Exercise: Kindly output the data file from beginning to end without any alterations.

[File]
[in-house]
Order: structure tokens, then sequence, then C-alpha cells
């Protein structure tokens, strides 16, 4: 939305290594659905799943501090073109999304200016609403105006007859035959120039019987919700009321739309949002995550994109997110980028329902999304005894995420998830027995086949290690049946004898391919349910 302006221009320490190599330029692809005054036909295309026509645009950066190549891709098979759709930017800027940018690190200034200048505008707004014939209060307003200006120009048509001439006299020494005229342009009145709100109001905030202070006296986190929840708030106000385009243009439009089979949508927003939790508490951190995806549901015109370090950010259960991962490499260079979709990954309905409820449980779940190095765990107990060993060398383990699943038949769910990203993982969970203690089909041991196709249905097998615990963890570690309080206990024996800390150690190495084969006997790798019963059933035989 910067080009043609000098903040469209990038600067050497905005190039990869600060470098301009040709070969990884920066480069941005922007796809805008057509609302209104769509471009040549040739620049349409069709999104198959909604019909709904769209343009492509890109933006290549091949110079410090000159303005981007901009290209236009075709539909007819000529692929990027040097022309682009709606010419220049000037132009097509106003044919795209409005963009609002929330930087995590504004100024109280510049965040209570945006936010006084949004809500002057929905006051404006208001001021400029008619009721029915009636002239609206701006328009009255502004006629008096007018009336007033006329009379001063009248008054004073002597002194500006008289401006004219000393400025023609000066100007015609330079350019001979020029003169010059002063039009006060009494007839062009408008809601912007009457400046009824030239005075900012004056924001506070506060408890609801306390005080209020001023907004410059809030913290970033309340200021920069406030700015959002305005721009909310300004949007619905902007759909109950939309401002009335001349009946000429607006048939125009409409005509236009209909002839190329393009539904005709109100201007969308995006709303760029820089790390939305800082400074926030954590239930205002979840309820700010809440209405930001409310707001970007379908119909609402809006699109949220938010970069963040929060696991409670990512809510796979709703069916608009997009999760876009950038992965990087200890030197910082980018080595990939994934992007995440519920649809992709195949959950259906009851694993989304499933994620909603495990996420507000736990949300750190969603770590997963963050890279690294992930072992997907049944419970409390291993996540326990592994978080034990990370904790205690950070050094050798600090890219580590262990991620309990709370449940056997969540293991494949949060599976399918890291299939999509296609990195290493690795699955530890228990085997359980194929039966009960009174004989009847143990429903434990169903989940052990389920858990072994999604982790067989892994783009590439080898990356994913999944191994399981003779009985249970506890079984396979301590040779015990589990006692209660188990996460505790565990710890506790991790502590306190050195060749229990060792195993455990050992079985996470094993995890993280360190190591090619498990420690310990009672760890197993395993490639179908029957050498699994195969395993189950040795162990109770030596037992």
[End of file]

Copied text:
[in-house]
Order: structure tokens, then sequence, then C-alpha cells
């Protein structure tokens, strides 16, 4: 939305290594659905799943501090073109999304200016609403105006007859035959120039019987919700009321739309949002995550994109997110980028329902999304005894995420998830027995086949290690049946004898391919349910 302006221009320490190599330029692809005054036909295309026509645009950066190549891709098979759709930017800027940018690190200034200048505008707004014939209060307003200006120009048509001439006299020494005229342009009145709100109001905030202070006296986190929840708030106000385009243009439009089979949508927003939790508490951190995806549901015109370090950010259960991962490499260079979709990954309905409820449980779940190095765990107990060993060398383990699943038949769910990203993982969970203690089909041991196709249905097998615990963890570690309080206990024996800390150690190495084969006997790798019963059933035989 910067080009043609000098903040469209990038600067050497905005190039990869600060470098301009040709070969990884920066480069941005922007796809805008057509609302209104769509471009040549040739620049349409069709999104198959909604019909709904769209343009492509890109933006290549091949110079410090000159303005981007901009290209236009075709539909007819000529692929990027040097022309682009709606010419220049000037132009097509106003044919795209409005963009609002929330930087995590504004100024109280510049965040209570945006936010006084949004809500002057929905006051404006208001001021400029008619009721029915009636002239609206701006328009009255502004006629008096007018009336007033006329009379001063009248008054004073002597002194500006008289401006004219000393400025023609000066100007015609330079350019001979020029003169010059002063039009006060009494007839062009408008809601912007009457400046009824030239005075900012004056924001506070506060408890609801306390005080209020001023907004410059809030913290970033309340200021920069406030700015959002305005721009909310300004949007619905902007759909109950939309401002009335001349009946000429607006048939125009409409005509236009209909002839190329393009539904005709109100201007969308995006709303760029820089790390939305800082400074926030954590239930205002979840309820700010809440209405930001409310707001970007379908119909609402809006699109949220938010970069963040929060696991409670990512809510796979709703069916608009997009999760876009950038992965990087200890030197910082980018080595990939994934992007995440519920649809992709195949959950259906009851694993989304499933994620909603495990996420507000736990949300750190969603770590997963963050890279690294992930072992997907049944419970409390291993996540326990592994978080034990990370904790205690950070050094050798600090890219580590262990991620309990709370449940056997969540293991494949949060599976399918890291299939999509296609990195290493690795699955530890228990085997359980194929039966009960009174004989009847143990429903434990169903989940052990389920858990072994999604982790067989892994783009590439080898990356994913999944191994399981003779009985249970506890079984396979301590040779015990589990006692209660188990996460505790565990710890506790991790502590306190050195060749229990060792195993455990050992079985996470094993995890993280360190190591090619498990420690310990009672760890197993395993490639179908029957050498699994195969395993189950040795162990109770030596037992």